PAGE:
The worst moments of our computing lives are all based around the same situation: you've turned your system on, and Windows, for whatever reason, won't start. What a nightmare.
Has your computer turned into so much useless metal? Have you lost everything? It's a horrible feeling.
Fortunately, there's a simple and universal solution: with a Windows 7 installation DVD, a Repair function could get your computer booting again in next to no time.
But if you don't have an installation DVD - and many of us don't these days, particularly if Windows came installed with our PCs - or if it's lost or scratched, you'll be in trouble. That's why you need to prepare for disaster before it happens.
Follow our criminally simple guide and you'll have a Windows 7 system repair disc, which you can use to start an unbootable computer - and usually get it working again - in about 10 minutes. Don't put it off; a tiny amount of effort could save you numerous hair follicles in the long run.
While you're pulling out that spindle of recordable DVDs, we'd also like to suggest another option for disaster recovery: ghosting your drive. Making a bit-for-bit copy of the contents of your hard disc might seem a bit extreme, but it's worth doing on a new-ish PC, just so you can always restore it to its default state.
Grab a copy of the 30 day free trial of Macrium Reflect and use its clone facility - you'll need a stack of discs, but you won't regret it.
Creating a repair disc in 10 minutes
1. Explore Control Panel
Click 'Start,' then select the 'Control Panel' option. If the 'View by' option is currently listed as 'Category', click on the arrow to its right and select 'Large icons' so you can see all the available Control Panel applets on one screen. Find the Backup and Restore applet and double-click to launch it. This is where the magic happens.
2. Launch the disc creator
Click 'Create a system repair disc' on the left to run the tool that you need. If you don't see this option, you can also launch the repair disc tool as a separate entity. Simply click 'Start' again, type recdisc into the Search box, and then click on the recdisc link or hit [Enter] to fire up the program you need.
3. Find a disc
Locate a blank disc - it can be either a CD or DVD, it doesn't matter, although we'd recommend a DVD in case the process decides it would like more space. Place the disc into one of your optical drives. Then click the arrow to the right of the currently selected drive, in the 'Create a system repair disc' program, and choose the drive that contains your disc.
4. Click and burn
Click the 'Create disc' button and the program will burn the system recovery files to your CD or DVD. This shouldn't take long - on my computer, with a DVD drive which goes like the blazes, it's all over in around a minute.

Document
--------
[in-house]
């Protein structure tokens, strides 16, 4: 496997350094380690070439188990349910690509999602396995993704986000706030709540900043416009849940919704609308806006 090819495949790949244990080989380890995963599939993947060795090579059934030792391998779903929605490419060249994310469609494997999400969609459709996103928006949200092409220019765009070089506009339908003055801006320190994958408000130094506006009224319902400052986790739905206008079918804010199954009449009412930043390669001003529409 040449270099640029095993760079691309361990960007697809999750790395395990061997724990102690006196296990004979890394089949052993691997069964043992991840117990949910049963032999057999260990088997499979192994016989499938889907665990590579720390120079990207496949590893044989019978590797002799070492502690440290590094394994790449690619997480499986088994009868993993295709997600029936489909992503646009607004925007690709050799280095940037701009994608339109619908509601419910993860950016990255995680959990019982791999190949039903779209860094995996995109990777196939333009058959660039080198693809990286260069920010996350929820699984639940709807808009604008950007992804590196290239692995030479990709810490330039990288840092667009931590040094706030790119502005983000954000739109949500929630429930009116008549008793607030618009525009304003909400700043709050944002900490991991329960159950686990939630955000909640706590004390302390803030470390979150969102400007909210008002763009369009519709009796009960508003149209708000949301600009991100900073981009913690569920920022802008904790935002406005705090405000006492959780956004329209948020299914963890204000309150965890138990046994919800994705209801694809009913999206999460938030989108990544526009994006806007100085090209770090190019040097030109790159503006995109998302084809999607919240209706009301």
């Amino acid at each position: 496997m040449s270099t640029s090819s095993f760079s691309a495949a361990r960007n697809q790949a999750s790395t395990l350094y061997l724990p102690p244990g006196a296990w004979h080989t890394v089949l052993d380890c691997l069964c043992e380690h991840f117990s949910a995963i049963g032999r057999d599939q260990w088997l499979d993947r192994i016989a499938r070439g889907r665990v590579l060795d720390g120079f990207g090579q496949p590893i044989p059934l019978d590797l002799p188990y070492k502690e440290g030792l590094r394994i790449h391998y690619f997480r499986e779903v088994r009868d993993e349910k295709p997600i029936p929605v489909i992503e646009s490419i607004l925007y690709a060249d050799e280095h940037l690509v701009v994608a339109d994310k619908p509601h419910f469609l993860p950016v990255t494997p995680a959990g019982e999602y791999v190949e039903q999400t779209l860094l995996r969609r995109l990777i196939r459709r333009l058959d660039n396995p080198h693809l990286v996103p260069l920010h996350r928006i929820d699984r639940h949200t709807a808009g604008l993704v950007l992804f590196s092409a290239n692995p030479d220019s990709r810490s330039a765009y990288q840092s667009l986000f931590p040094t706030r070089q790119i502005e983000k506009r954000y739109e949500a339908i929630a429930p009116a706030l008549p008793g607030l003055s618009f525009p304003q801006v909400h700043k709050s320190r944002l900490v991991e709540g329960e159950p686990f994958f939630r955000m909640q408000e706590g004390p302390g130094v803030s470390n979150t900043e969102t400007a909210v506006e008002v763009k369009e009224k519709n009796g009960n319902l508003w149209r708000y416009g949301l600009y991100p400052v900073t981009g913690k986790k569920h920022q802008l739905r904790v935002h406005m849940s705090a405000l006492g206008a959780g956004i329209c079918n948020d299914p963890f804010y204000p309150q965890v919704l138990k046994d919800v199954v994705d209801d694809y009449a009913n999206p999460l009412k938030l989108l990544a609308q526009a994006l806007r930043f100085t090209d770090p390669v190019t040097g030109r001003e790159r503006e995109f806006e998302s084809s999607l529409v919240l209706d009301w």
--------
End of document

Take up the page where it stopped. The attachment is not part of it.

Then, as the program suggests, I like to label my disc 'Repair disc Windows 7' so it'll be easy to identify later. You should too.
5. Test carefully
Test your disc immediately to make sure it works - it only takes a moment. Leave the disc in the drive, close any open applications, and reboot your PC. If Windows loads as normal, you need to change your BIOS set-up program to boot from your optical drives first. Check your PC's manual for more advice; there's a specific key you'll need to hold while booting.
6. Boot the disc
When your computer is booting from your repair disc correctly, you may see a message prompting you to 'Press any key to boot from CD or DVD". If you do, just tap [Space] (or, as you may have guessed, a key of your choice) and the repair disc will continue to load. Then choose the option 'Windows Setup [EMS Enabled]' from the menu.
7. System Recovery options
Select your keyboard (United Kingdom Extended in the UK, probably) and click 'Next'. Select your Windows installation, then 'Next' again, and you'll see the recovery options. If Windows 7 ever won't start, boot from this disc, click 'Startup Repair', and Windows should get your computer working again, automatically.
8. Ready for (almost) anything
You now know all about the Windows 7 Recovery Disc creation tool. If you've completed these steps, well done - you're protected. Even if Windows 7 won't start, you can always launch the Recovery Disc, then use System Restore, a backup or Startup Repair to fix the problem and get everything back to normal.
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Mike is a lead security reviewer at Future, where he stress-tests VPNs, antivirus and more to find out which services are sure to keep you safe, and which are best avoided. Mike began his career as a lead software developer in the engineering world, where his creations were used by big-name companies from Rolls Royce to British Nuclear Fuels and British Aerospace. The early PC viruses caught Mike's attention, and he developed an interest in analyzing malware, and learning the low-level technical details of how Windows and network security work under the hood.